Chicago, A Musical Vaudeville

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Book by Fred Ebb & Bob Fosse.

Music & Lyrics by John Kander and Fred Ebb.

Directed by William Osetek.

Choreographed by Jane Lanier.

Music Direction by Roberta Duchak.

The Windy City’s Musical Mayhem.

Stop the presses!  You are about to hear a story of murder, greed, corruption, violence, exploitation, adultery and treachery…all those things we hold near and dear to our hearts.  Heard this one before?  Yes, if you know Chicago (the city and the musical) you probably know the tale by heart.  The 1975 musical by Fred Ebb, John Kander and Bob Fosse is now an annual tradition in the town that loaned its name and legend.  And it is one of those cherished traditions that can be enjoyed repeatedly because it never grows stale.  In a town where gangland massacres, political shysters (redundant?) and celebrity criminals make for big time entertainment, this ribald vaudeville feels as comfy as sugar plums and Christmas Carols.

Flash back now nearly a century ago for a little historical background.  The year was 1924.  Prohibition was the law and illegal booze was the rage.  Chicago’s seamy nightlife provided the perfect backdrop for vice, with Chicago’s print media outlets hungry to lap up the latest salacious and profitable headlines.  You thought “Fake News” was new?  Chicago’s notorious criminal element was not just populated by names like Al Capone, but also Beulah Annan and Belva Gaertner, the two real “Merry Murderesses” who managed to stretch their fifteen minutes of fame from news print to stage and celluloid.  You may remember them better by their stage names: Roxie Hart and Velma Kelly.

In their latest reincarnation at Drury Lane Theatre in Oabrook, Roxie and Velma have taken the attractive forms of Kelly Felthous and Alena Watters, respectively, and it is a most striking meeting indeed.  Both faces are making their local debuts and bringing sparkle and luster to an old favorite.  Ms. Felthous’ Roxie Hart may not be the brightest bulb in the brain department, but she’s no pushover either.  Give her a piano to perch on and she can sell a tune like nobody’s business, and she can command the stage with or without her backup boy quartet.  Her facial expressions and characterization are superb.  The sinewy Ms. Watters is positively cat-like as she springs into Broadway veteran Jane Lanier’s sultry choreography as if she were born to own the limelight.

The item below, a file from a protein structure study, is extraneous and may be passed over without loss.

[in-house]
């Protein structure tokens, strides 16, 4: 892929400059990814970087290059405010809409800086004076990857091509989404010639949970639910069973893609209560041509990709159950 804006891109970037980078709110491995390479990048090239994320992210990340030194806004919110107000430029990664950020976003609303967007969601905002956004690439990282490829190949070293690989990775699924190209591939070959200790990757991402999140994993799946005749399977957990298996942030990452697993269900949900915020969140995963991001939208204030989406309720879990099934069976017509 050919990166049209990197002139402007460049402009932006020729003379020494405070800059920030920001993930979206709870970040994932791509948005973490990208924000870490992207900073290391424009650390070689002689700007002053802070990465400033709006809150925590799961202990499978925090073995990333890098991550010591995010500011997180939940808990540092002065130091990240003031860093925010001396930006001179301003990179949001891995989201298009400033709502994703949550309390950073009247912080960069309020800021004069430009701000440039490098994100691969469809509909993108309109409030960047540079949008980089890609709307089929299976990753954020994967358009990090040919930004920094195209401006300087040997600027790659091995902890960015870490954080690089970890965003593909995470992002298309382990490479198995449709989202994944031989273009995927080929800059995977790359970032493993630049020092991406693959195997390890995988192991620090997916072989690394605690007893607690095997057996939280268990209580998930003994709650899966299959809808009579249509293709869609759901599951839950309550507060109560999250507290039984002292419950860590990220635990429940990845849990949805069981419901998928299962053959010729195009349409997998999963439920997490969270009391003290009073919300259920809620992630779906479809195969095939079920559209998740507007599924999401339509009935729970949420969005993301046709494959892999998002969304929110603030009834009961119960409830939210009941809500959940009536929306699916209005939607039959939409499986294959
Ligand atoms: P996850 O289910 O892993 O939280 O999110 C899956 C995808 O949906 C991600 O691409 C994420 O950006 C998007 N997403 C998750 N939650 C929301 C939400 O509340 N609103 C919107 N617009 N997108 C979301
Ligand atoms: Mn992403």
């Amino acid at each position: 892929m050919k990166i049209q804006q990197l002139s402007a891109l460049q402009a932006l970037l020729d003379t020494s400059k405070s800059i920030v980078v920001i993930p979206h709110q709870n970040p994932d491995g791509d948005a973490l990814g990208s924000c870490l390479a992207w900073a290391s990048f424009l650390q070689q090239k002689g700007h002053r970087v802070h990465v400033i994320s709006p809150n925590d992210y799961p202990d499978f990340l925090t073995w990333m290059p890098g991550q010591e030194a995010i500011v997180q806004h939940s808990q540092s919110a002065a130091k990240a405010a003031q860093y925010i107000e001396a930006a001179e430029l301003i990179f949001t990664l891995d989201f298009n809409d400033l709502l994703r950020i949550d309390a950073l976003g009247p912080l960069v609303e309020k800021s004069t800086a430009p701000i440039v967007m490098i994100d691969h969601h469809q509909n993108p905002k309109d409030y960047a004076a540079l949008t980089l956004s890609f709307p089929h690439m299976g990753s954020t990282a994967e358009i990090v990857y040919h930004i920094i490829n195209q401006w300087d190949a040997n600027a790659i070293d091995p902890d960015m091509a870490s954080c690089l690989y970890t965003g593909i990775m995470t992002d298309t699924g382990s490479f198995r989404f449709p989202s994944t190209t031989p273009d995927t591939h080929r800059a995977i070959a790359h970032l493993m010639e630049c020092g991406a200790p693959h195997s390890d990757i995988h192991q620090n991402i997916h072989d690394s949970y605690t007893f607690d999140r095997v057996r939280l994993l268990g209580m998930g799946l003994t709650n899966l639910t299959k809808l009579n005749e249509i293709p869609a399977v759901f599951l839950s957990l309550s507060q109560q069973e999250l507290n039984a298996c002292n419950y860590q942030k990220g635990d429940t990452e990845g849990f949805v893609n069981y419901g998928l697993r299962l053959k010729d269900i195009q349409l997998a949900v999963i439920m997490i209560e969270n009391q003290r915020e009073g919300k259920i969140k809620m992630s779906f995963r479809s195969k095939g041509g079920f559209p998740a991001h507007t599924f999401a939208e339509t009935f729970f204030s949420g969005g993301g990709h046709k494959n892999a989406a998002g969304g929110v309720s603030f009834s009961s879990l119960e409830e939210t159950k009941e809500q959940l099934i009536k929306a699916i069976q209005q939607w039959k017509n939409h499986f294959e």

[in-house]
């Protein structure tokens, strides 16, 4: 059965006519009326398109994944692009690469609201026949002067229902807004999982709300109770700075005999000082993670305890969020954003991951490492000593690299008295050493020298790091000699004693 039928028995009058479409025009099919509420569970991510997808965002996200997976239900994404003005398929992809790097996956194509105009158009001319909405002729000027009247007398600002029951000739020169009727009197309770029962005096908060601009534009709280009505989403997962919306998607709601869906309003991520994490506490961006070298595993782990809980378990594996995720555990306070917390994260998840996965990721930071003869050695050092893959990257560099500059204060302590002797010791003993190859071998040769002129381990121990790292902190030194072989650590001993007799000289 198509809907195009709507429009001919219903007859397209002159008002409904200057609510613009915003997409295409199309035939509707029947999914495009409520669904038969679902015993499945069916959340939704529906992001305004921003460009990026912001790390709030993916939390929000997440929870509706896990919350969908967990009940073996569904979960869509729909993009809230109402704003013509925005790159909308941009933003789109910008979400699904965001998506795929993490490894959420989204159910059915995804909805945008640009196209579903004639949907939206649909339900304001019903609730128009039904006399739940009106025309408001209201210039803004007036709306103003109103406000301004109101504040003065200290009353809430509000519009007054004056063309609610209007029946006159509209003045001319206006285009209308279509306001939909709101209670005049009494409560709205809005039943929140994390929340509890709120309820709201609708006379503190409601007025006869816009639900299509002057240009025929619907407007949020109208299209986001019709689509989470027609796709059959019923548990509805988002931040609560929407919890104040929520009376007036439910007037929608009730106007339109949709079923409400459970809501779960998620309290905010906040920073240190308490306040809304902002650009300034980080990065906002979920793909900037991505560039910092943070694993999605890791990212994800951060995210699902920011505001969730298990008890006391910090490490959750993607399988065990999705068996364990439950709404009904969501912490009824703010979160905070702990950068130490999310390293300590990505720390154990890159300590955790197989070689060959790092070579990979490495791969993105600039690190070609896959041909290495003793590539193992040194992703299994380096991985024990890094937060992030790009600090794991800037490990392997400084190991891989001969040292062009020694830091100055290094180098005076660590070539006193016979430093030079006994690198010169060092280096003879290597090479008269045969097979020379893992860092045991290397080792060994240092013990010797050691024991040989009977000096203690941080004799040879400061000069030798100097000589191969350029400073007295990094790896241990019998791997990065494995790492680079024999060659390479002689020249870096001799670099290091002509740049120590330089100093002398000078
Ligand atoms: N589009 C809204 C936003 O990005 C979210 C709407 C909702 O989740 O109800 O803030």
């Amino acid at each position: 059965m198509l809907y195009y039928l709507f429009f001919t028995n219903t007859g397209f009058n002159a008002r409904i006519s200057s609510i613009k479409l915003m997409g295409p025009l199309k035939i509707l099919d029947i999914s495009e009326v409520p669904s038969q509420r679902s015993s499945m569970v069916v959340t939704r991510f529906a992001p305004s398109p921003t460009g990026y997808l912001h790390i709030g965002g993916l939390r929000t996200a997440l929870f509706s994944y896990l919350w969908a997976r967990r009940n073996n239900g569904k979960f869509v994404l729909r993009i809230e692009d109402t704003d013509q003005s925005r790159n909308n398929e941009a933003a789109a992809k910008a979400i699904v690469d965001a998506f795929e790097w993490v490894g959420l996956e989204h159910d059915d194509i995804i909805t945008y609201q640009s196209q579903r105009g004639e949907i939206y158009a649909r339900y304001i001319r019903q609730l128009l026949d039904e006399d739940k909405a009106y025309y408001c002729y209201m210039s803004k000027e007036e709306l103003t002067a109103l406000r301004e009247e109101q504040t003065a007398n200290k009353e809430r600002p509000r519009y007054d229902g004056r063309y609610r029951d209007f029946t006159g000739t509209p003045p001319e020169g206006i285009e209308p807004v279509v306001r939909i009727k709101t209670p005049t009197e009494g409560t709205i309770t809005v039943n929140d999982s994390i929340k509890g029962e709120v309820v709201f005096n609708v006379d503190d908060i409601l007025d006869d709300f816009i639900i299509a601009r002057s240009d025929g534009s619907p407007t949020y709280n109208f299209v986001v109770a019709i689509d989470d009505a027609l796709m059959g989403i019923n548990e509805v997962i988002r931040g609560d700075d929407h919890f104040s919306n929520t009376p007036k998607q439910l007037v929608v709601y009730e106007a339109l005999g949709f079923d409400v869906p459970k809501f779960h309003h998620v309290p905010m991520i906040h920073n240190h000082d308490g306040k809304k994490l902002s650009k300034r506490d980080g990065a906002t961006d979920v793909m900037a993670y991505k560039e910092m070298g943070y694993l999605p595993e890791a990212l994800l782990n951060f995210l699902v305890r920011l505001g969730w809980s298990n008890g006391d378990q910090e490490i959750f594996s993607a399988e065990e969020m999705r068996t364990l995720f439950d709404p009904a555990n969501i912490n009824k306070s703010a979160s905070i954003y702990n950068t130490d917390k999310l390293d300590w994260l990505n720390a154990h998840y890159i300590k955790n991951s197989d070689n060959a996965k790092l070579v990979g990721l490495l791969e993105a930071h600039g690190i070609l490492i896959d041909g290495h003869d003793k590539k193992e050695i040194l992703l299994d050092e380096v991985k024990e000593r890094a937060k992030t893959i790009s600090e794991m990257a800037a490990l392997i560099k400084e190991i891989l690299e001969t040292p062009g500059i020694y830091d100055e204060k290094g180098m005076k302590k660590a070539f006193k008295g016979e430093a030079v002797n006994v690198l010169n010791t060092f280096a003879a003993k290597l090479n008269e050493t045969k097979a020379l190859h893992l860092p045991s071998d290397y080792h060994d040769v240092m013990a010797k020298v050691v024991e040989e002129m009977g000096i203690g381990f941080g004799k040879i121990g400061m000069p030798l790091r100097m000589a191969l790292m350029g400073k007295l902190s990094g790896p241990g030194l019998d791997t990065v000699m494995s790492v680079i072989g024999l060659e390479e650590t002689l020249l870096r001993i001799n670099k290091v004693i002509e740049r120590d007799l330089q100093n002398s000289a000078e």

These ladies have some fierce competition on the Oakbrook boards, with Chicago’s own diva E. Faye Butler raising the roof as Matron Mama Morton, and the soulful and debonair Guy Lockard slipping effortlessly into the sleazy lawyer Billy Flynn.  Not content to simply turn these considerable talents loose in a reproduction of the long-running Broadway and touring versions, Director William Osetek places his company within a freshly minted vision that surges with creative life.  Every element of the production from Kevin Depinet’s multi-level set to Sully Ratke’s period costumes evokes the spirit of the Roaring Twenties.  Now, whoever says that crime doesn’t pay hasn’t been to “Chicago” or Oakbrook.

Highly Recommended.

Review by Joe Stead.

Jeff Recommended.

“Chicago” plays through June 18, 2017 at Drury Lane Theatre, 100 Drury Lane in Oakbrook Terrace.  Tickets range from $45 to $60 with discounts for student groups and senior citizens.  Performances are Wednesdays through Sundays with matinees on Fridays, Saturdays and Sunday.  Dinner and show packages are available.  For tickets call (630) 530-0111 or go to www.ticketmaster.com.  Visit DruryLaneTheatre.com for more information.  Also visit the Theatre in Chicago page.

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